I invested in one of those antistatic brush arms, and that worked. Sort-of. It does have a tendency to swing into the middle track of the record and stay there, leaving the inner tracks unswept. This can hardly be considered thorough.
How much handier would it be to have something that actually tracked the stylus position and swept up any dust and fluff before it lands? Quite a lot handier, I think.
(Honesty time: I have vague memories of audiophile relatives having something similar in padded velvet, back when vinyl was King, but I haven't been able to find such a thing these days. So I made my own. Someone else invented this, though. Someone truly smart...)
Step 1: Gather the Bits.
* a scrap of soft material such as velvet or fleece (mine's left over from my son's turtle hat - excellent instructable, that...) to form the brush.
* The end of the ink reservoir from a Bic-style biro
* A twist-tie or length of fine wire (roughly 8-9 cm)
* Some glue
* A small lump of Sugru (less than a sachet; have something lined up to use up the rest of it. Fix that dodgy USB cable or something...)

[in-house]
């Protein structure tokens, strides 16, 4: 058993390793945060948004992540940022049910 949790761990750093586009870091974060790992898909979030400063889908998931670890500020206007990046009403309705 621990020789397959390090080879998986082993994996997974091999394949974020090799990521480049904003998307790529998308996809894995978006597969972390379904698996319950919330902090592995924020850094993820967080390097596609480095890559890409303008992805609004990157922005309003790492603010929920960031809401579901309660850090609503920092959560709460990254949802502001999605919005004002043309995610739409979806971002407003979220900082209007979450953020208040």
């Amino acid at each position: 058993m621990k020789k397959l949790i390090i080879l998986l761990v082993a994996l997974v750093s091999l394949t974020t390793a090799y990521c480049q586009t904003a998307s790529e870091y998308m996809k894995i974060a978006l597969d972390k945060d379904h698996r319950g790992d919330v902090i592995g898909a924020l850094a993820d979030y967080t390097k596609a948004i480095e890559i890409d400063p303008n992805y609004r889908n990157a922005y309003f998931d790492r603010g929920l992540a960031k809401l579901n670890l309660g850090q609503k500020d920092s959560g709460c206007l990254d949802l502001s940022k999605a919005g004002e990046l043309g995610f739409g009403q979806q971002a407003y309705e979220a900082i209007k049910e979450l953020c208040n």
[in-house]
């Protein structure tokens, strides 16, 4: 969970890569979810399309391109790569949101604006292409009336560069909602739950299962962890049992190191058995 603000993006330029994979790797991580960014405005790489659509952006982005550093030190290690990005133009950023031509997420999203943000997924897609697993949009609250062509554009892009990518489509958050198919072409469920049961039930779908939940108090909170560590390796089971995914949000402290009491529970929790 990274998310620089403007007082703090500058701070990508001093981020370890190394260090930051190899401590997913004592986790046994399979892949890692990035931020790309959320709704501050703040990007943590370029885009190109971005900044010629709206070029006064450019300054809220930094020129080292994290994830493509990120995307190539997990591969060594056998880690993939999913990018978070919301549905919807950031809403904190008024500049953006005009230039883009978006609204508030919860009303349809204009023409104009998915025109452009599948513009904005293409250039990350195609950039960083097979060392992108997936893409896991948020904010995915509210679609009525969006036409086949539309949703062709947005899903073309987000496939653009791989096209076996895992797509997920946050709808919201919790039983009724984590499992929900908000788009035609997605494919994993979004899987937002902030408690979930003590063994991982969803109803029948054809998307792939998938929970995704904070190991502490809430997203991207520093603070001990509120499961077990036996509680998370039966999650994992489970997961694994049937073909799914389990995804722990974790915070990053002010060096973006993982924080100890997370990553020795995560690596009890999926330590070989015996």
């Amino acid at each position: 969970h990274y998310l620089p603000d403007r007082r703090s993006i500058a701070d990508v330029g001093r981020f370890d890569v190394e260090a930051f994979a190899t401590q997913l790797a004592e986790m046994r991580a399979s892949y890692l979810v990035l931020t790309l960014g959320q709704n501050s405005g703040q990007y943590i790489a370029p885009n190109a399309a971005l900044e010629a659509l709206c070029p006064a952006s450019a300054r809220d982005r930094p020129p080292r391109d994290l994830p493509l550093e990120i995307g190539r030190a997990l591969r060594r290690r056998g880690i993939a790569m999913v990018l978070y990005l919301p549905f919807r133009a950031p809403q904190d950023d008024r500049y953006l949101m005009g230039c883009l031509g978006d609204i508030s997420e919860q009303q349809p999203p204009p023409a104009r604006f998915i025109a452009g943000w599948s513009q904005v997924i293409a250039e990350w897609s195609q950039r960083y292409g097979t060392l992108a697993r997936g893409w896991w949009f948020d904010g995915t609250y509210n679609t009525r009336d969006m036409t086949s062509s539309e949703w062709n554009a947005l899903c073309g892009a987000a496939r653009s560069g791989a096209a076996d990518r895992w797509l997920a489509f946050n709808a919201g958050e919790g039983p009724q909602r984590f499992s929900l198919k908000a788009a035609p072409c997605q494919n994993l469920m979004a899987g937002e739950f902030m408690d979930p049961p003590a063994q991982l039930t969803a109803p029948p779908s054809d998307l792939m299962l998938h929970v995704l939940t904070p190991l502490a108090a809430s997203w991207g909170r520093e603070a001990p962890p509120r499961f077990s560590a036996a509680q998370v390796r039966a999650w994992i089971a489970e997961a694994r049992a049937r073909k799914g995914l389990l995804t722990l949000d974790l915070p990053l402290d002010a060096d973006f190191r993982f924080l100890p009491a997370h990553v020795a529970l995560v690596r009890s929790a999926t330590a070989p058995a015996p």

Okay, blu-tack would probably work as well as Sugru, initially at least, but I like Sugru's permanence and lightness and all-round cool cred. So there.
Step 2: Build the Brush
Apply glue to the back of the fabric scrap (the less-fluffy side) and roll the longer tube up in it, making sure no glue escapes to make the surface hard. Leave to dry.
Once dry, insert the end of the twist-tie through the tube core and bend the ends to hold in place (see pic)
Step 3: Prepare the Mount on the Headshell
Once you're happy, use a small piece of Sugru to mount the shorter tube to the headshell of your tone arm, making sure not to block the ends of the tube. If you can remove the head, this will all be much easier and less prone to damage something.
Allow the sugru to cure.
Step 4: The Fiddly Bit.
Re-attach the headshell to your tone arm and re-insert your stylus. You'll probably need to re-balance the arm (you've added about a gramme to the weight of your headshell) and you may need to twist the brush a little to get it to contact the surface of the record perfectly, but on the whole the job's done.